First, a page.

In 1962, Eddie Gottlieb sold the Warriors to a group of California based investors led by Franklin Mieuli, who promptly moved them across the country to San Francisco’s Cow Palace. The motive for the sale (other than money) is not entirely clear. There is the notion that Gottlieb, as NBA commissioner, wanted to expand the league westward, but this is unproven. The move upset several players, most notably Paul Arizin, who quit the team to play for the semi-professional Camden Bullets of the Eastern Professional Basketball League. (They won the Championship in Arizin’s only season.) Fortunately for fans of pro basketball in Philadelphia, the city was without a team for just one season. In 1963, the Syracuse Nationals moved to Philadelphia and became the Philadelphia 76ers.
Both the Warriors and the Sixers have won two NBA titles since their respective moves. However, when you juxtapose the Warriors’ recent success with the woes of the ‘process’ era Sixers, it is inevitable that some fans will yearn for the Warriors to return to their roots.
In autumn of 1927, long before the Flyers were even a glimmer in the eye of Ed Snider, Philadelphia received its first professional ice hockey team: the Philadelphia Arrows of the Canadian-American Hockey League, a minor league.
The Arrows played their home games at Philadelphia Arena, located on the 4500 block of Market Street in West Philadelphia. It was on the same block as the legendary WFIL television studio that hosted Dick Clark’s iconic American Bandstand TV program.
The Arrows got off to a very poor start, coming in last place in both of their first two seasons, and going through two head coaches in the process. The club’s fortunes changed dramatically in their third year with the appointment of Herb Gardiner as head coach. Gardiner, a World War I veteran and the winner of the 1926-27 Hart Trophy (NHL MVP), completely turned the team around and would coach the Arrows for the remainder of the club’s existence. They finished in second place during the 1929-30 regular season before an early playoff exit at the hands of the Boston Tigers. The team took a couple of steps back in the subsequent two seasons, just missing out on the playoffs in the 1930-31 and coming in second to last place in 1931-32.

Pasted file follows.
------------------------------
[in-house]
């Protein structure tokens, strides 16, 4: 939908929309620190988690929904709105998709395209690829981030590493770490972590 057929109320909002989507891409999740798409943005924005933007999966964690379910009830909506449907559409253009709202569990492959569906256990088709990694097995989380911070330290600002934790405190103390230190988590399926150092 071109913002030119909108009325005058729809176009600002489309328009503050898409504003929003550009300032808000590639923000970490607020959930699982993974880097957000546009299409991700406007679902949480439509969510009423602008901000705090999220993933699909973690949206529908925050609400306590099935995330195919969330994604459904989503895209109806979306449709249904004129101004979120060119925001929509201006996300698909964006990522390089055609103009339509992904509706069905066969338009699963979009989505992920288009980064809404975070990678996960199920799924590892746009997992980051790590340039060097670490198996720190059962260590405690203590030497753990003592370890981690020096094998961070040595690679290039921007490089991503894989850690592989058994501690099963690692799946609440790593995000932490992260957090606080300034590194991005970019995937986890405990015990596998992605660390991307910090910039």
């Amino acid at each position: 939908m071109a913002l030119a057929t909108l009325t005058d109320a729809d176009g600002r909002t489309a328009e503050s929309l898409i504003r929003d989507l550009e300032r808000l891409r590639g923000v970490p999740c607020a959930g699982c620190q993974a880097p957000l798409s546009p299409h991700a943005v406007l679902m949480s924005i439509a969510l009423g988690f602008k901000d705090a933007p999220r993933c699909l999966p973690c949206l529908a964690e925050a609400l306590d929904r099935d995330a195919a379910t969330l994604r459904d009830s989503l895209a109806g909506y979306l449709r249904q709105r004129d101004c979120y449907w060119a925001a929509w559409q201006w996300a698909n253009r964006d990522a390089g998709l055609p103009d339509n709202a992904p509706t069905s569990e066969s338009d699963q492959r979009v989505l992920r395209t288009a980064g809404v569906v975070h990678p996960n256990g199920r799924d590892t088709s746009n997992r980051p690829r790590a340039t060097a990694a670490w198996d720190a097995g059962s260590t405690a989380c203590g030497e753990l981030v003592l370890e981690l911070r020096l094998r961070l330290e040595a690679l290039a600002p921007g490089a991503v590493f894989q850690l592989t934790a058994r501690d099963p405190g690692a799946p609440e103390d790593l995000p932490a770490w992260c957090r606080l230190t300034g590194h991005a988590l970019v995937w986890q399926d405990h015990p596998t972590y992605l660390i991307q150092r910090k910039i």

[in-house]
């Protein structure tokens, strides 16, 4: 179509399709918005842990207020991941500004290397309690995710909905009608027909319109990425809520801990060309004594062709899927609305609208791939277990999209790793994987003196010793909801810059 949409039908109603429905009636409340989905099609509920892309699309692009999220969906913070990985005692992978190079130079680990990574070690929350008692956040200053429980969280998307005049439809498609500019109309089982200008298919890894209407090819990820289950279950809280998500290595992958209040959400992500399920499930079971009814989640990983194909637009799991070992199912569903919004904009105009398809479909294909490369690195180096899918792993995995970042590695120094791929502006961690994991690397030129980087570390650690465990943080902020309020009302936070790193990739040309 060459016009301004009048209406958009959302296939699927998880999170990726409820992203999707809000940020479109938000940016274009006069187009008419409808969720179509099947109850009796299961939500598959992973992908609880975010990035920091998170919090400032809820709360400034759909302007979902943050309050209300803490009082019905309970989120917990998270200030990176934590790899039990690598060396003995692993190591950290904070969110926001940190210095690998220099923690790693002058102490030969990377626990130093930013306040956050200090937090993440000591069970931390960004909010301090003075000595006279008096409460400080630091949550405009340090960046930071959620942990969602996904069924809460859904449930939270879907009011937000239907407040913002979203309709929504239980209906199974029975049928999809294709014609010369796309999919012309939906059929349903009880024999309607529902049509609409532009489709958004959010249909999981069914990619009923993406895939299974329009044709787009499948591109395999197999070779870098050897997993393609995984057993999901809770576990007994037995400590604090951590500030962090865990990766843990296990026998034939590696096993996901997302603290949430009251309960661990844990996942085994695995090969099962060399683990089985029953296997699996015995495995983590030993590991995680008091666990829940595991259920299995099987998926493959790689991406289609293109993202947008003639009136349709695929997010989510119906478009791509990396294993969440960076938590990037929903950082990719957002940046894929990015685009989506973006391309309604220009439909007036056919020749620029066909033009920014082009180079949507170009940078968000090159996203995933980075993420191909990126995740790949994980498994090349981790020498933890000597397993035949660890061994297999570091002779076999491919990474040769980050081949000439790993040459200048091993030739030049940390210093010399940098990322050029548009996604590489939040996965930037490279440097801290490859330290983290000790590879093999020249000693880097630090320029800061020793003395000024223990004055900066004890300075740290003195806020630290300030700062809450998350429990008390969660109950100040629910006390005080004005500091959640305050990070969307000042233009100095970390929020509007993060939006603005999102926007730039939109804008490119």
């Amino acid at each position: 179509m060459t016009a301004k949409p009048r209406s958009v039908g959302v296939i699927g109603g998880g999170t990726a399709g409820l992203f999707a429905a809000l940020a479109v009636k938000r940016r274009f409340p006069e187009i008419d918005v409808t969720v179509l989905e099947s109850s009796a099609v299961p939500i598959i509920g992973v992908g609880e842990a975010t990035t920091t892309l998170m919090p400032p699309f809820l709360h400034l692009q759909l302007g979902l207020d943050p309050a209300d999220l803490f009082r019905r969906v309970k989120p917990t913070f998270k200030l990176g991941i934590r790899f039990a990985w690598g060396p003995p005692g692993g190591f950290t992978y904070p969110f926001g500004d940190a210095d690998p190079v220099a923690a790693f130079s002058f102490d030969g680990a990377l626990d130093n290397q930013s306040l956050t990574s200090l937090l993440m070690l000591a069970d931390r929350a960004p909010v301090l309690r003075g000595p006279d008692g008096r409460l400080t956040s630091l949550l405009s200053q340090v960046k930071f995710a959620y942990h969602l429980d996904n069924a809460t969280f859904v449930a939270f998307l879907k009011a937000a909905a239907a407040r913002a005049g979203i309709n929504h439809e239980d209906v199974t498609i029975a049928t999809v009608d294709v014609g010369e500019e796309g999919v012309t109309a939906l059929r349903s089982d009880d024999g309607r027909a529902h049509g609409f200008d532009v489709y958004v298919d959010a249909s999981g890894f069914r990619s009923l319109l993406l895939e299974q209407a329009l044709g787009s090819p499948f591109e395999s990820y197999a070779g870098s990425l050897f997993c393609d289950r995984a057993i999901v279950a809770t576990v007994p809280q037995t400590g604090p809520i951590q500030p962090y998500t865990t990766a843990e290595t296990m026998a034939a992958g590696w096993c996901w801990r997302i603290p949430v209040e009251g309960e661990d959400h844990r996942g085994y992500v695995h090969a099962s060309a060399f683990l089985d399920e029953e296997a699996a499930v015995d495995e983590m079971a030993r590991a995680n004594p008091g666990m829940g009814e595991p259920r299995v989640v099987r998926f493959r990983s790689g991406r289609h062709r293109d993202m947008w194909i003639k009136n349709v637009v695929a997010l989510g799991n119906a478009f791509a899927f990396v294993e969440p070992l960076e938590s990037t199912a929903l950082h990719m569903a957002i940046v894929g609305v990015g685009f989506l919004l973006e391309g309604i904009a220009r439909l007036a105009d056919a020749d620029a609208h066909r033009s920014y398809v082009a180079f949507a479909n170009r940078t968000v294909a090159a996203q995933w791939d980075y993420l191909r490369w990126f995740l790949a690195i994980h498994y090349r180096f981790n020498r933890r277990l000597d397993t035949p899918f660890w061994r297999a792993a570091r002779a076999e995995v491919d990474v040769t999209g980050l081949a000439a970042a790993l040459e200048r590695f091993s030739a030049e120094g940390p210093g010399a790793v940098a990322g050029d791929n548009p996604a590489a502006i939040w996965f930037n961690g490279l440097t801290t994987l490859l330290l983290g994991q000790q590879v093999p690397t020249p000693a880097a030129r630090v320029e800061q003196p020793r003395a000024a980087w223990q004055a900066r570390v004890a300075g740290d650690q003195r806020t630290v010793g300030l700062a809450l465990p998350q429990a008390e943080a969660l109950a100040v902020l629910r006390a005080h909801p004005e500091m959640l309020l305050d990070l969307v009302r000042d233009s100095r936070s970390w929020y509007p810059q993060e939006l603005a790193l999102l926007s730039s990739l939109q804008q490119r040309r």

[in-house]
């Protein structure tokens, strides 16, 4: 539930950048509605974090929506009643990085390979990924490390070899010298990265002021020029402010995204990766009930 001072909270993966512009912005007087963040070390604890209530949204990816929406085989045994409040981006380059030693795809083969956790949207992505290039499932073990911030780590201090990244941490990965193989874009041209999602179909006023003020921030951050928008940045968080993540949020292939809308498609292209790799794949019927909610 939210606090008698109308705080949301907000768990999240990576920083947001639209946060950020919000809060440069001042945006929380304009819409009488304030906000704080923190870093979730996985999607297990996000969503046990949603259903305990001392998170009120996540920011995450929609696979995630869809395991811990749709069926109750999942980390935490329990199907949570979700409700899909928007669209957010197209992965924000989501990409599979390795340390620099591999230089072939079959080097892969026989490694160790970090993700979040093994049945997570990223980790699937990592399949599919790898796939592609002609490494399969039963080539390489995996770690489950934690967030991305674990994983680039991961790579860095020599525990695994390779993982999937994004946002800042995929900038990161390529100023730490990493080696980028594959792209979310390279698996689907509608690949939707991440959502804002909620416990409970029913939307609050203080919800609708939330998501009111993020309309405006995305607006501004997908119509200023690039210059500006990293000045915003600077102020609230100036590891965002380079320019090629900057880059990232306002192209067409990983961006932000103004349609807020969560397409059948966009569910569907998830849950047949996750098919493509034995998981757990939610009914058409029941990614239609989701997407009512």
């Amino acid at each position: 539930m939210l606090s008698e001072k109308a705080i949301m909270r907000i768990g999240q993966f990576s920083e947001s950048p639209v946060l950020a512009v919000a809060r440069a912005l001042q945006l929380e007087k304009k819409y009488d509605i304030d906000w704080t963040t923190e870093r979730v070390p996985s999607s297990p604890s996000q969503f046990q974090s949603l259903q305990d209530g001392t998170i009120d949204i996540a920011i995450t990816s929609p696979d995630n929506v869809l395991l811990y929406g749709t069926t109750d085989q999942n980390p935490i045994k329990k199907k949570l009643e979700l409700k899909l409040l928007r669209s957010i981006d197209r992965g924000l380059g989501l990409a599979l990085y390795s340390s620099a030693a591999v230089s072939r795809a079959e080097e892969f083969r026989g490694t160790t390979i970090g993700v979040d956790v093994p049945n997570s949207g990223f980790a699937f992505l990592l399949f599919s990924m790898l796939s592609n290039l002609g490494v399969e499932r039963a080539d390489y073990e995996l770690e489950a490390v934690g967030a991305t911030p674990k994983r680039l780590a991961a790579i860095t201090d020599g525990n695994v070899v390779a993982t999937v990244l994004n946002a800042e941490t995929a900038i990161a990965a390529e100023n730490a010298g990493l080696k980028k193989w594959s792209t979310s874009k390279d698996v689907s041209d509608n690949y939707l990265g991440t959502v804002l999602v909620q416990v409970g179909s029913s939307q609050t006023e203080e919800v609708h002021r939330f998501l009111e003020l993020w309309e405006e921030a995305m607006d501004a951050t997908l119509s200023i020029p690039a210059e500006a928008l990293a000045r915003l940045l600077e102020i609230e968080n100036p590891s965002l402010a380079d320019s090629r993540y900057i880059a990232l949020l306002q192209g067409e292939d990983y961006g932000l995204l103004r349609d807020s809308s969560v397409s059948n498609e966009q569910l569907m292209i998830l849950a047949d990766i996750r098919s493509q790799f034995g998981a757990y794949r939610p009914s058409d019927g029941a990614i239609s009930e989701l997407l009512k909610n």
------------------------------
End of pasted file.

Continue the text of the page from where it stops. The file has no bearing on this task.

The 1932-33 season saw the Arrows dominate behind league points leader, Center Paul Runge. They finished the regular season in first place, earning them an automatic berth in the Finals. In true Philadelphia fashion they lost the finals against the Boston Cubs. The Arrows would jump out to a two-games-to-none lead before losing the final three games of the best-of-5 series, culminating with a heartbreaking 4-3 loss at home. The following season saw the Arrows drop down to third place, losing to Boston in the first round of the playoffs. In 1934-35, their last season as the Arrows, the team slumped down to last place.
In the offseason, the team changed names to become the Philadelphia Ramblers. The name change must have helped as the Ramblers won the 1935-36 Canadian-American Hockey League championship. In 1936, the Canadian-American Hockey League merged with the International Hockey League to form the International-American Hockey League. This would later be shortened to the American Hockey League. The Ramblers would make the finals of this new league two out of the next three years, losing on both occasions. After three seasons out of the playoff picture, the Ramblers (Now with a new moniker: the Philadelphia Rockets) ceased operations for good in 1942.
Philadelphia Arena fell into disuse after the construction of the Spectrum in 1967, and was renamed after Martin Luther King Jr. in 1977. On August 24th, 1983, the arena was burned down by arsonists. Today the location where the arena stood is occupied by an apartment complex.
Fun Facts about the Philadelphia Arrows:
- The Arrows had three Hockey Hall of Fame members involved with the club. They were Herb Gardiner (enshrined in 1958), Marty “Goal-a-game” Barry (enshrined in 1965), and Art Coulter. (enshrined in 1974)
- When the Philadelphia Flyers were created in 1967, Ed Snider sought out Arrows coach Herb Gardiner (still living in Philadelphia) and awarded him the honor of being the Flyers first season ticket holder. Gardiner attended Flyers games until his death in 1972.